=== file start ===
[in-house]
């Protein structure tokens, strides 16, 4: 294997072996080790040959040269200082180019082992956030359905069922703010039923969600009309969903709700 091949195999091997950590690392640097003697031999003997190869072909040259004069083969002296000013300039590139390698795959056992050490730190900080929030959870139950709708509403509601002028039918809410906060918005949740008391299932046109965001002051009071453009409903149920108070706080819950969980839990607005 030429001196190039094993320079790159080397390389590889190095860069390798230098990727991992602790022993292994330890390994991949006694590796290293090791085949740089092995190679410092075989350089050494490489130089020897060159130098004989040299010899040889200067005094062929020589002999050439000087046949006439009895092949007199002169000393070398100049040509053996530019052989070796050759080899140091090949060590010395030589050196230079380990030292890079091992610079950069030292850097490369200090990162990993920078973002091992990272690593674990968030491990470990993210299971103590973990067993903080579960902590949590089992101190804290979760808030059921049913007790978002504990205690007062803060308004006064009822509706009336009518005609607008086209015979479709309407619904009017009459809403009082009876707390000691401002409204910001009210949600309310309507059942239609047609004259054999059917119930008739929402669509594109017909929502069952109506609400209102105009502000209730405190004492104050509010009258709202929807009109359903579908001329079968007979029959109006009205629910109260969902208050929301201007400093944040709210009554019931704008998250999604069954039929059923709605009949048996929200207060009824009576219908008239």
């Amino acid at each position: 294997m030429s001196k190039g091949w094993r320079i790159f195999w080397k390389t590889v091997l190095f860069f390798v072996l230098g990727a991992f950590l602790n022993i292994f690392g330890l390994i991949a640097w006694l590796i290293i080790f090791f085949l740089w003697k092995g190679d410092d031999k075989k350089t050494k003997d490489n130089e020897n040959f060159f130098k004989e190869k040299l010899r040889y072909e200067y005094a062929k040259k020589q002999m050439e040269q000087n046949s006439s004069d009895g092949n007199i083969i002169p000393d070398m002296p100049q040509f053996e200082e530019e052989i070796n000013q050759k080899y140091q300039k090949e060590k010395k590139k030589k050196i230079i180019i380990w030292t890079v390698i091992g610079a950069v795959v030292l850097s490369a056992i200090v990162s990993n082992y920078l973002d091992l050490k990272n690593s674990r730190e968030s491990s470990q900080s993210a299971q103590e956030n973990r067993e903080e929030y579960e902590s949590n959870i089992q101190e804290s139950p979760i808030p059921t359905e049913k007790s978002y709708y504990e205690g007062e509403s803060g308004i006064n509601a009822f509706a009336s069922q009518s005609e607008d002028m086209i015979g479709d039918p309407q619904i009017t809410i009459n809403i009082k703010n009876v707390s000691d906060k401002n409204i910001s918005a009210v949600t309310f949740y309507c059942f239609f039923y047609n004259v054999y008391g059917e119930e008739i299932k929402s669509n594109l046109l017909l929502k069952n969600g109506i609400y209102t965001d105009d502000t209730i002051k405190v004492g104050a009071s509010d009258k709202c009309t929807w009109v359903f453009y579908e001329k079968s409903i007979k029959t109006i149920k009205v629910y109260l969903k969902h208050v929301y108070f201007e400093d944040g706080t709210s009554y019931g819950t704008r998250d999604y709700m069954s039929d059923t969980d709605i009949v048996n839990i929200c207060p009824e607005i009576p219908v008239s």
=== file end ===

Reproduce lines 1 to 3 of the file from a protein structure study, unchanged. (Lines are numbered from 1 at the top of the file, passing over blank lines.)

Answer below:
[in-house]
């Protein structure tokens, strides 16, 4: 294997072996080790040959040269200082180019082992956030359905069922703010039923969600009309969903709700 091949195999091997950590690392640097003697031999003997190869072909040259004069083969002296000013300039590139390698795959056992050490730190900080929030959870139950709708509403509601002028039918809410906060918005949740008391299932046109965001002051009071453009409903149920108070706080819950969980839990607005 030429001196190039094993320079790159080397390389590889190095860069390798230098990727991992602790022993292994330890390994991949006694590796290293090791085949740089092995190679410092075989350089050494490489130089020897060159130098004989040299010899040889200067005094062929020589002999050439000087046949006439009895092949007199002169000393070398100049040509053996530019052989070796050759080899140091090949060590010395030589050196230079380990030292890079091992610079950069030292850097490369200090990162990993920078973002091992990272690593674990968030491990470990993210299971103590973990067993903080579960902590949590089992101190804290979760808030059921049913007790978002504990205690007062803060308004006064009822509706009336009518005609607008086209015979479709309407619904009017009459809403009082009876707390000691401002409204910001009210949600309310309507059942239609047609004259054999059917119930008739929402669509594109017909929502069952109506609400209102105009502000209730405190004492104050509010009258709202929807009109359903579908001329079968007979029959109006009205629910109260969902208050929301201007400093944040709210009554019931704008998250999604069954039929059923709605009949048996929200207060009824009576219908008239």
């Amino acid at each position: 294997m030429s001196k190039g091949w094993r320079i790159f195999w080397k390389t590889v091997l190095f860069f390798v072996l230098g990727a991992f950590l602790n022993i292994f690392g330890l390994i991949a640097w006694l590796i290293i080790f090791f085949l740089w003697k092995g190679d410092d031999k075989k350089t050494k003997d490489n130089e020897n040959f060159f130098k004989e190869k040299l010899r040889y072909e200067y005094a062929k040259k020589q002999m050439e040269q000087n046949s006439s004069d009895g092949n007199i083969i002169p000393d070398m002296p100049q040509f053996e200082e530019e052989i070796n000013q050759k080899y140091q300039k090949e060590k010395k590139k030589k050196i230079i180019i380990w030292t890079v390698i091992g610079a950069v795959v030292l850097s490369a056992i200090v990162s990993n082992y920078l973002d091992l050490k990272n690593s674990r730190e968030s491990s470990q900080s993210a299971q103590e956030n973990r067993e903080e929030y579960e902590s949590n959870i089992q101190e804290s139950p979760i808030p059921t359905e049913k007790s978002y709708y504990e205690g007062e509403s803060g308004i006064n509601a009822f509706a009336s069922q009518s005609e607008d002028m086209i015979g479709d039918p309407q619904i009017t809410i009459n809403i009082k703010n009876v707390s000691d906060k401002n409204i910001s918005a009210v949600t309310f949740y309507c059942f239609f039923y047609n004259v054999y008391g059917e119930e008739i299932k929402s669509n594109l046109l017909l929502k069952n969600g109506i609400y209102t965001d105009d502000t209730i002051k405190v004492g104050a009071s509010d009258k709202c009309t929807w009109v359903f453009y579908e001329k079968s409903i007979k029959t109006i149920k009205v629910y109260l969903k969902h208050v929301y108070f201007e400093d944040g706080t709210s009554y019931g819950t704008r998250d999604y709700m069954s039929d059923t969980d709605i009949v048996n839990i929200c207060p009824e607005i009576p219908v008239s």